Tuesday, March 31, 2015

Nice Change of Pace

Doug and I just got back from a trip to Depoe Bay Oregon. My sister in law Amber organized it to celebrate a milestone birthday for Mike, my father in law. We stayed in a very nice beachfront "cottage" that had an extraordinary view of the ocean.

View from living room window
We actually saw some spouting and breaching whales from time to time. We had fourteen people total, as Doug's father, stepmother Michele, Sisters Angela and Amber (with their husbands Dino and Ian), and our teen-aged nephew Antonio and our three young nieces Ava, Mia, and Kia were all there, along with two old family friends Les and Eileen. The place was set up to sleep up to nineteen, however, and most importantly it had four bathrooms.

Doug and I brought Wiley and Roxy as well, though Flick stayed behind at the WAG hotel (she's what the veterinary behaviorists at the UC Davis vet school call a hyper-vigilant dog, so she does not do well in chaotic conditions with lots of new people running around). Wiley got tons of petting. Roxy did okay, but she was a bit confused at first. She's fifteen and doesn't see or hear so well anymore, so it took her a while to figure out the layout of the place. She still enjoyed walking on the beach, in spite of her arthritis. It's sad, though, seeing how much she's slowed down. She was a big hit with the girls, though, and they seemed to understand the need to treat her gently.

The only less than ideal thing about the place was that it lacked any good tidepooling rocks. We still managed to find some interesting marine life washed up on the beach, most notably some driftwood that was positively crawling with some kind of (I think) wood boring clams or mussels [edit--it turns out to have been Lepus aniterfera, the goose-necked barnacle], and some blue jellies (Velella velella) that have been reportedly washing up all over Pacific coast beaches lately.

Mysterious blue jellies-Velella

Lepas Anitfera, goose-neck barnacles on driftwood

I remember seeing something similar years ago when I was at the beach at the Sonoma Coast State Park in Northern California. Except those jellies were clear and colorless, not blue, and my Father dubbed them "alien condoms." Evidently, the aliens are back and partying on our beaches, and they've decided to add the excitement of color to their experience. I haven't managed to look up the mollusc species, but they were pretty impressive, as they formed writhing masses of tentacle-like things (those would be the muscular foot part of their anatomy).

The water was too cold for swimming, of course, but we got lucky with the weather, and there was a breeze that was ideal for kite flying. My niece Ava got a kite as one of her birthday gifts, so she had fun flying it.

One way I am blessed is that I get along with both sides of my husband's family, and he gets along with mine. Maybe it's because we're all crazy in a similar way or something. All in all it was a wonderful opportunity to break from our usual routine and have a change of scenery for a few days. A lot of driving, but I don't usually get up to Oregon during the Spring, so it was a treat.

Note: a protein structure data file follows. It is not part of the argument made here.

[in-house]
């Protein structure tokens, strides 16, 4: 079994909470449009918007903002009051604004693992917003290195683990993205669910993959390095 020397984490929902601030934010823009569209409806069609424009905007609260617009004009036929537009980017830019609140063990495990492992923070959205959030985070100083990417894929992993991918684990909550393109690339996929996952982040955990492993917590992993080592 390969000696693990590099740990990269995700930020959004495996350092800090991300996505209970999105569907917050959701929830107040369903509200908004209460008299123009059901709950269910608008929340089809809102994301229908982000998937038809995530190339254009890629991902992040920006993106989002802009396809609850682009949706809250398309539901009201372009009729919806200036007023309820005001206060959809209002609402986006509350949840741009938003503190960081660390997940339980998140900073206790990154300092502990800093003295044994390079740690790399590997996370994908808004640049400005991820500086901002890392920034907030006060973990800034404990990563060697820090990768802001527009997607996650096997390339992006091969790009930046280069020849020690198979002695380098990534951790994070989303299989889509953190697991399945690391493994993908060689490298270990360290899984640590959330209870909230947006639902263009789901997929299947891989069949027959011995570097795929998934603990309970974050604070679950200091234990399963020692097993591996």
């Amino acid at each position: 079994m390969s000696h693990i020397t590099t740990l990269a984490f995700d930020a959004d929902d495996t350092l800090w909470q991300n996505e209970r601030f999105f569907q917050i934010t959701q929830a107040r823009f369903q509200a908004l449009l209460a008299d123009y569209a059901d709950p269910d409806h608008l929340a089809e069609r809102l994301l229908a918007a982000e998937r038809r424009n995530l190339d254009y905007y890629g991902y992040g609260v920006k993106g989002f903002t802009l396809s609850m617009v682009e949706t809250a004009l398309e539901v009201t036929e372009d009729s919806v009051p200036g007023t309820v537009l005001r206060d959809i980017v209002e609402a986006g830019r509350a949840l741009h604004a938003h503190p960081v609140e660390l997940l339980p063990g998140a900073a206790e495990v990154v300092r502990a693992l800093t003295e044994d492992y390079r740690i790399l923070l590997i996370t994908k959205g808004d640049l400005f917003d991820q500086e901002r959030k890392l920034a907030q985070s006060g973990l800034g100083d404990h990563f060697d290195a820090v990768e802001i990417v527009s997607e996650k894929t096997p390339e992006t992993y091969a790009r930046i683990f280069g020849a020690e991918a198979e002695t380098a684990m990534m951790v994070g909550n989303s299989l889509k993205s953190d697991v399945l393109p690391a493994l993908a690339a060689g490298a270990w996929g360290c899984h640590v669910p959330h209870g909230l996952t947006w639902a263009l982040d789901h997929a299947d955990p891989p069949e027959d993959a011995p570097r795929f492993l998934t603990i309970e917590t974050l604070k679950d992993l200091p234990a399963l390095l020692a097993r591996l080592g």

Doug, Wiley and Roxy
Oh, and one unusual thing that happened to us on the way up was that Wiley got to meet another kelpie at a rest area outside of Shasta. He was thrilled. He was less thrilled by the gigantic Newfoundland he met on the beach on Saturday. Wiley has a distinct bias towards dogs close to his own size or smaller as playmates.

We're home now and have picked up a very excited Flick from the boarding kennel (where we pay extra to have the trainers work on her with socialization), and we have made up with our cats. I'm looking forward to spending the rest of spring break relaxing and catching up with my grading and work.

Sadly no requests from any agents arrived in my inbox while I was gone (no rejections either). It appears that a couple of agents I queried back in early Feb have skipped me, as (according to Querytracker) they've sent rejections and made requests from more recent submissions. I don't know what to make of this, as they're agents who generally have a high response rate (as opposed to ones where no reply means no) one way or the other. So I have the fun of deciding whether my queries to them were eaten by Spam filters or lost (so maybe I should re-query), or so horrible they didn't dignify a response, or if they're still trying to decide about them (in either of these latter cases, re-querying would be offensive). I don't think my letter and opening pages are horrific, as I got very encouraging early nibbles from a couple of agents. They turned into nos, but I was hopeful I'd get some more requests at least. Since then, though, it's been crickets.

Querying is a harrowing process, and I honestly don't know now if I should rework my query letter and opening pages, and if so, how. I wish I knew of my writing time was best spent on the sequel for UH (so a draft, at least would be ready if someone does want to rep it and it sells), or if I should just write something completely new (and essentially give up on UH and the series I hoped it would become).


  1. Sounds like a wonderful vacation. I need the beach, but it doesn't look like I'm getting there until Auguast.

    Regarding the queries, sometimes agents will go out of order and clean things out of their inboxes in chunks. I remember from query tracker seeing people who queried in some cases well after me that they had gotten responses before me. Most of the time, these agents did get around to me eventually.. I feel your pain on the letter--just be careful about pulling the trigger on revisions too soon. Especially if you've gotten some interest already. Querying is the worst, in my opinion. Hang in there, and good luck!

  2. Thanks, Jeff. It's really is a frustrating and confusing process.